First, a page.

In 2010, the Republicans regained control of the House by utilizing what they termed “Medicare cuts” in the Affordable Care Act. (These “cuts” were primarily reductions in payments to providers; ACA beneficiaries received additional benefits.)  

The Medicare club undoubtedly reached its pinnacle in 2012, when Democrats targeted Paul Ryan’s Medicare privatization proposals as leader of the House Budget Committee and Republican vice president. This debate resulted in a controversial political ad, paid for by the progressive Agenda Project Action Fund and recalled by many in Washington, which depicted a man in a suit and red tie – presumably Ryan – pushing a wheelchair-bound “granny” off a cliff while the words “Is America Beautiful without Medicare?” flashed on the screen.  

Medicare’s value as a political weapon undermines any bipartisan efforts to tackle the program’s financial difficulties. The last two times the Medicare Hospital Insurance Trust Fund was this near to insolvency, in the early 1980s and late 1990s, Congress passed bipartisan legislation to save the program.  

Even the word “cut” can have political implications. One beneficiary’s Medicare “cut” is another beneficiary’s gain. Lowering payments to medical providers (or, more frequently, limiting the extent of payment increases to doctors and hospitals) may cut premiums for Medicare recipients, whose payments are dependent on the program’s total expenses.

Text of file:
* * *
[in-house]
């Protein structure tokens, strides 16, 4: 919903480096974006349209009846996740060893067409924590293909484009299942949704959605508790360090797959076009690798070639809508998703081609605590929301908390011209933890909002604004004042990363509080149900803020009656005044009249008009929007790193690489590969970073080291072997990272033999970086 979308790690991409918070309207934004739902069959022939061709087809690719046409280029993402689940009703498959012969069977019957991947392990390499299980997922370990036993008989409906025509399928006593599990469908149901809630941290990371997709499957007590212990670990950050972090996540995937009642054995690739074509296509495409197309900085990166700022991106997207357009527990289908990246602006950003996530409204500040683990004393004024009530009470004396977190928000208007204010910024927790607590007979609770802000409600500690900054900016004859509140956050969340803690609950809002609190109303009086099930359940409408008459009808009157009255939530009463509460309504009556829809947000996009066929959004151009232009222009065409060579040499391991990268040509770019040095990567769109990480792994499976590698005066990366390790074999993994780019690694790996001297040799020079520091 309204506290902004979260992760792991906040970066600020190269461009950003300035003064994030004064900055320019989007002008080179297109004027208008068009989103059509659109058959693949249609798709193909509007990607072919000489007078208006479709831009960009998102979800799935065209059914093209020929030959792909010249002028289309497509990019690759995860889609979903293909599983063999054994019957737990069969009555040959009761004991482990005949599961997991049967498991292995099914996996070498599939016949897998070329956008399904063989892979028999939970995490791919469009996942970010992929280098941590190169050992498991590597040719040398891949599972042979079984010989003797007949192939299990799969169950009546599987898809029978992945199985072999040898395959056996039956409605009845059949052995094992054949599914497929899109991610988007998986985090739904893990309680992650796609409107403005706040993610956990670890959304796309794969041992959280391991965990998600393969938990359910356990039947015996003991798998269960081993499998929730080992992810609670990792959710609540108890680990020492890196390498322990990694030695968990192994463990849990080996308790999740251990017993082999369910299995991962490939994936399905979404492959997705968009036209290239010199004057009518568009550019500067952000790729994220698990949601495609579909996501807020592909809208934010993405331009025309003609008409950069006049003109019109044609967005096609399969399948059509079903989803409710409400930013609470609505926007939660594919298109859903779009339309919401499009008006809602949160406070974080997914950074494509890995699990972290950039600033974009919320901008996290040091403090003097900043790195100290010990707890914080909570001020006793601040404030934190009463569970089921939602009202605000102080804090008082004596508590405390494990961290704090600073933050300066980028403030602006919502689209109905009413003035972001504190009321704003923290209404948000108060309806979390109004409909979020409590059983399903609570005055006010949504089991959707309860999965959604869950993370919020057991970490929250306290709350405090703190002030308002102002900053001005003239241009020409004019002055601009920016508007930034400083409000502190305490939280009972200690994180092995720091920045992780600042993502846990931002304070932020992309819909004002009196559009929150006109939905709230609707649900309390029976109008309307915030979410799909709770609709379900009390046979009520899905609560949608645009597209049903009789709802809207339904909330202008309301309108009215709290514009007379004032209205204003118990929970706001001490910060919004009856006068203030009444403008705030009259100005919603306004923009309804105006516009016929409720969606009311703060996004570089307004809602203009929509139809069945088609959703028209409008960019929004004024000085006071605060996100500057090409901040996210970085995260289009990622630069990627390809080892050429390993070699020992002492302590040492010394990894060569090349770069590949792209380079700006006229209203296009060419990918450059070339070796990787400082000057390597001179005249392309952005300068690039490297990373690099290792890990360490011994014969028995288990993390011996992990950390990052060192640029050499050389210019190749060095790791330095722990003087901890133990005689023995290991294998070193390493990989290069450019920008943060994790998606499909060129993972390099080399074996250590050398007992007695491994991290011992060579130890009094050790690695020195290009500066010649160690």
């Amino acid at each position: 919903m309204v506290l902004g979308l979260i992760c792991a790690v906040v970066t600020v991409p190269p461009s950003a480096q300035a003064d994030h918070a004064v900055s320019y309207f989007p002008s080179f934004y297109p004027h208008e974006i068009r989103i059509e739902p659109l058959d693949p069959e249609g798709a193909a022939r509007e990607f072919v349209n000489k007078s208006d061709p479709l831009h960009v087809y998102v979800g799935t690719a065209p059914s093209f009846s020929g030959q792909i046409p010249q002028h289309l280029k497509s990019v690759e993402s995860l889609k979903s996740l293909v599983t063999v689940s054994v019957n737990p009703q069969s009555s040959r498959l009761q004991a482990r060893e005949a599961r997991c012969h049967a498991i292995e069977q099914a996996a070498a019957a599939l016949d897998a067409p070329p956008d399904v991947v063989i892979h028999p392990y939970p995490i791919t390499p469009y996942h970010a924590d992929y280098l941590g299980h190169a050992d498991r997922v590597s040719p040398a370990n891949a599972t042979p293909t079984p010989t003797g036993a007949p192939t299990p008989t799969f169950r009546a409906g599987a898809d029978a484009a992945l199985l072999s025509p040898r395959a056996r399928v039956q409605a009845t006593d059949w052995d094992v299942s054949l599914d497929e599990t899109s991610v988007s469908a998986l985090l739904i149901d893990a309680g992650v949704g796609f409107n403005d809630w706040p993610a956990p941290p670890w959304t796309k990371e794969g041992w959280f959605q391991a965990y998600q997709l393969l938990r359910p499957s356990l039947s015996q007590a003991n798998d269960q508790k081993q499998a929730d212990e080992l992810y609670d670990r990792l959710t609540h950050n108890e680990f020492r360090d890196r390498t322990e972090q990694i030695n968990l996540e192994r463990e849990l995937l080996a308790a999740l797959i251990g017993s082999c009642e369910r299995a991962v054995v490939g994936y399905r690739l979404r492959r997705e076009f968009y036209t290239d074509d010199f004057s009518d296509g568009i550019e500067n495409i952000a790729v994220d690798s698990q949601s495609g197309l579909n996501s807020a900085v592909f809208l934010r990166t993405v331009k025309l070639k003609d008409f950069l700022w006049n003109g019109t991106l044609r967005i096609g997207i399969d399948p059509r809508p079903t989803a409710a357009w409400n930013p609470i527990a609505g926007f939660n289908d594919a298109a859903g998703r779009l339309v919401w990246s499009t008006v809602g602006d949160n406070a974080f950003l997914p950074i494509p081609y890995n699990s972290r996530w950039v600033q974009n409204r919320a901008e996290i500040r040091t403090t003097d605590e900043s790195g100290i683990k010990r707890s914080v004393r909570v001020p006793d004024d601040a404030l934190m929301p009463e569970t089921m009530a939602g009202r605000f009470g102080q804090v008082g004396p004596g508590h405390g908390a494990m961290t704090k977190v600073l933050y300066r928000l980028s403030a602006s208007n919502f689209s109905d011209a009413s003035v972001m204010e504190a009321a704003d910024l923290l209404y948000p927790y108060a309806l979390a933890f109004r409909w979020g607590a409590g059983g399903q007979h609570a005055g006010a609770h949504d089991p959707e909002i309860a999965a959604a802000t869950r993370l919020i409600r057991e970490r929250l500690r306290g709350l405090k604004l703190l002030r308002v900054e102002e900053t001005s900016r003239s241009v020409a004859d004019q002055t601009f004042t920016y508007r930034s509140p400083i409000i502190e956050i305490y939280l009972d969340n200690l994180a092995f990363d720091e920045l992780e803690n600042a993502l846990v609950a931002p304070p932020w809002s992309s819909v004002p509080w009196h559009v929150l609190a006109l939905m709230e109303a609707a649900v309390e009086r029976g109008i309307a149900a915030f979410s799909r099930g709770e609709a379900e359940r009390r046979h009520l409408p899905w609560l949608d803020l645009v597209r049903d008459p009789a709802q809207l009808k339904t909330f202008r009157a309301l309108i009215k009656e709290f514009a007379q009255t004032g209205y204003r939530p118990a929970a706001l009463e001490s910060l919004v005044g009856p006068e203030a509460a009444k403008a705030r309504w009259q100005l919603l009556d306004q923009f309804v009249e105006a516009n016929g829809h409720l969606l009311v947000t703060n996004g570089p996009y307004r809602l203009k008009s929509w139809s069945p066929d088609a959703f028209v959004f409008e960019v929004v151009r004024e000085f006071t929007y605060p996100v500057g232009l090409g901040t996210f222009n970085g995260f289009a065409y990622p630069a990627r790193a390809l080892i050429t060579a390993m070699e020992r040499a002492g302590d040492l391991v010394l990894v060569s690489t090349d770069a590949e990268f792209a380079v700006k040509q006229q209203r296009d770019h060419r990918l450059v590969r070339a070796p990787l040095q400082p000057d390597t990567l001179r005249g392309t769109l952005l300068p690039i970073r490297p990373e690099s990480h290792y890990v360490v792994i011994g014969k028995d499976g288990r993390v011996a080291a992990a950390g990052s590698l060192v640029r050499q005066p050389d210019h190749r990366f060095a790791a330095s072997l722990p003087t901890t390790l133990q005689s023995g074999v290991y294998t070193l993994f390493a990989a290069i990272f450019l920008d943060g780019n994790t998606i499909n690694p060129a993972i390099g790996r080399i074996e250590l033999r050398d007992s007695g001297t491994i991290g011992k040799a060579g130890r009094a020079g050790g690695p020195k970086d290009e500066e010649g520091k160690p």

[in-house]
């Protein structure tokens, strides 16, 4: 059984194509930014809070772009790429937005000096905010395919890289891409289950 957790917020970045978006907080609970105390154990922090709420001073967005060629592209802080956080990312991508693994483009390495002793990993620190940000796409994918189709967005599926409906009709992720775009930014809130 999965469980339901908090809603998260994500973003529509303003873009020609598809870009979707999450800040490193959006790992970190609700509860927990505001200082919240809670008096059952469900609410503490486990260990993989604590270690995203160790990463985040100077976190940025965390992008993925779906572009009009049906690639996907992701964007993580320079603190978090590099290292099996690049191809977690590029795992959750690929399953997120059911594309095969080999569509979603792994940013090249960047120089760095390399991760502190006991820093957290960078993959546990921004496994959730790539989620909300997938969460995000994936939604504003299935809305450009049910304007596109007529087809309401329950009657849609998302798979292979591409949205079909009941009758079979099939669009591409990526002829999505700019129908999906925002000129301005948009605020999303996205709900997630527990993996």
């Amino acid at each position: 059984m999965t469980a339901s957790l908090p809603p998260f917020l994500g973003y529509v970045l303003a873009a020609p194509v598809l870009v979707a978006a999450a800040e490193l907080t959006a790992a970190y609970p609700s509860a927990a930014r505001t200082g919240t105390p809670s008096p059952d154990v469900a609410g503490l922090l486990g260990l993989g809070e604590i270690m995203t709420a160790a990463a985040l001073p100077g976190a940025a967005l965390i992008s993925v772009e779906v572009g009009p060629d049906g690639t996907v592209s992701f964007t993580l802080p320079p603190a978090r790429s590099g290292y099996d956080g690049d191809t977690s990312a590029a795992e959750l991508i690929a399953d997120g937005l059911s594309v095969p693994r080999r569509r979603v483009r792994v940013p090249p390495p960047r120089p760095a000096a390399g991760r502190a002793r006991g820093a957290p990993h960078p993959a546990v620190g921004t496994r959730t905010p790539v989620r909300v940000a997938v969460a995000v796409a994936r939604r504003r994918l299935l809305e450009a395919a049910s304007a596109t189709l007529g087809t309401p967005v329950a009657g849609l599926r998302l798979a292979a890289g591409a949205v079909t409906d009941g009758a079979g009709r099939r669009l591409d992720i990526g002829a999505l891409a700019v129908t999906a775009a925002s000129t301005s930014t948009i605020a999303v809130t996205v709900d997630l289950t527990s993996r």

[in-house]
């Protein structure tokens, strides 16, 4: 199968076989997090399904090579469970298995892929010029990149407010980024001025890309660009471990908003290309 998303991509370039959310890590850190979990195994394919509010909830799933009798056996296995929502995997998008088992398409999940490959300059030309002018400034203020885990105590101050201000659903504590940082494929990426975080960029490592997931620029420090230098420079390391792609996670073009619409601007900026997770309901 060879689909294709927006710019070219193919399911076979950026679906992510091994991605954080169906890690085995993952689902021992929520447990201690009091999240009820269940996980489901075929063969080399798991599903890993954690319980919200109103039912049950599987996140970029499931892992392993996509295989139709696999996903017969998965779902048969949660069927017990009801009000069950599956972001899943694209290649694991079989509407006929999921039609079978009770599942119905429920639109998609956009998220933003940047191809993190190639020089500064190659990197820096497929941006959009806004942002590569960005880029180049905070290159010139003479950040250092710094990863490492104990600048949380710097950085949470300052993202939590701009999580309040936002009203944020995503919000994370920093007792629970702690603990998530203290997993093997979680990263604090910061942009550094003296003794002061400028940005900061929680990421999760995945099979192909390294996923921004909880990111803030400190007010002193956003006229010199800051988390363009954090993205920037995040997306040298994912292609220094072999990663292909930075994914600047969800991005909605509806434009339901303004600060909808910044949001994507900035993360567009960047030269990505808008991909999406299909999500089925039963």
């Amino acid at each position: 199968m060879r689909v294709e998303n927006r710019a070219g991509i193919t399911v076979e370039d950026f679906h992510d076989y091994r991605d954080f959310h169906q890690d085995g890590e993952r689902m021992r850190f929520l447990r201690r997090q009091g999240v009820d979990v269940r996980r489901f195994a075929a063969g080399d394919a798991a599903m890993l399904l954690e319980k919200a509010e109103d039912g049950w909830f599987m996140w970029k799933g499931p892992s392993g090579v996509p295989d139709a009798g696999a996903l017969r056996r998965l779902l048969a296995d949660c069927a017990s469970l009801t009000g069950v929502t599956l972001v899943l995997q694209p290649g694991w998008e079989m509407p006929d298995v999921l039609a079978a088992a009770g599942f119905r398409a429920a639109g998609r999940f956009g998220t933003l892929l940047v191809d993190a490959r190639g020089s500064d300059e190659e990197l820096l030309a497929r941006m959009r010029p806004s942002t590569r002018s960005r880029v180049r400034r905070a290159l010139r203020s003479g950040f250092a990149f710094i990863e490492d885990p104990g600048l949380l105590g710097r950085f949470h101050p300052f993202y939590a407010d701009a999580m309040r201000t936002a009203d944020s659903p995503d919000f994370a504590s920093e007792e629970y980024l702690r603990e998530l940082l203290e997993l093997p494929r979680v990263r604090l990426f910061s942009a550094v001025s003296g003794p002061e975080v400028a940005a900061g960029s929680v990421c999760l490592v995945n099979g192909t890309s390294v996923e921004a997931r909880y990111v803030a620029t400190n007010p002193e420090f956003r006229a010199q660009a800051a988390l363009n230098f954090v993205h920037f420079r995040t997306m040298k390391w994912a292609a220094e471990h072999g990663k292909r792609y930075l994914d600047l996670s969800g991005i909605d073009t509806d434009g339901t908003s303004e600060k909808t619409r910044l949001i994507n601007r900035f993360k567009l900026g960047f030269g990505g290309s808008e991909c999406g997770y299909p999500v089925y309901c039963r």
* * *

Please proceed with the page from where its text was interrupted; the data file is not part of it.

Increasing Medicare beneficiaries’ premiums or cost-sharing benefits all taxpayers who help support the program. Raising accessible benefits is advantageous for doctors, hospitals, and other healthcare providers, as well as for beneficiaries, but it incurs additional expenses for taxpayers. And then some.  

There are irreconcilable fundamental conflicts between the parties. Many Republicans want Medicare to transition from a “defined benefit” program, in which beneficiaries are guaranteed a certain set of services and the government pays whatever they cost, to a “defined contribution” program, in which beneficiaries would receive a certain amount of money to finance as much as they can — and would be responsible for the remainder of their medical expenses.  

This would transfer the risk of health care inflation from the government to the elderly. And while it would plainly benefit the taxpayer, it would harm both Medicare providers and beneficiaries. But Congress might adopt numerous intermediate measures to at least delay Medicare and Social Security insolvency. Some are more controversial than others (such as increasing the payroll tax that pays Medicare), but none go beyond what previous Congresses have done whenever the programs approached insolvency.  

Medicare and Social Security cannot be “fixed” until both sides lay down their arms and begin communicating. But each time a politician reveals their talking lines on “Medicare cuts,” the possibility of a truce diminishes.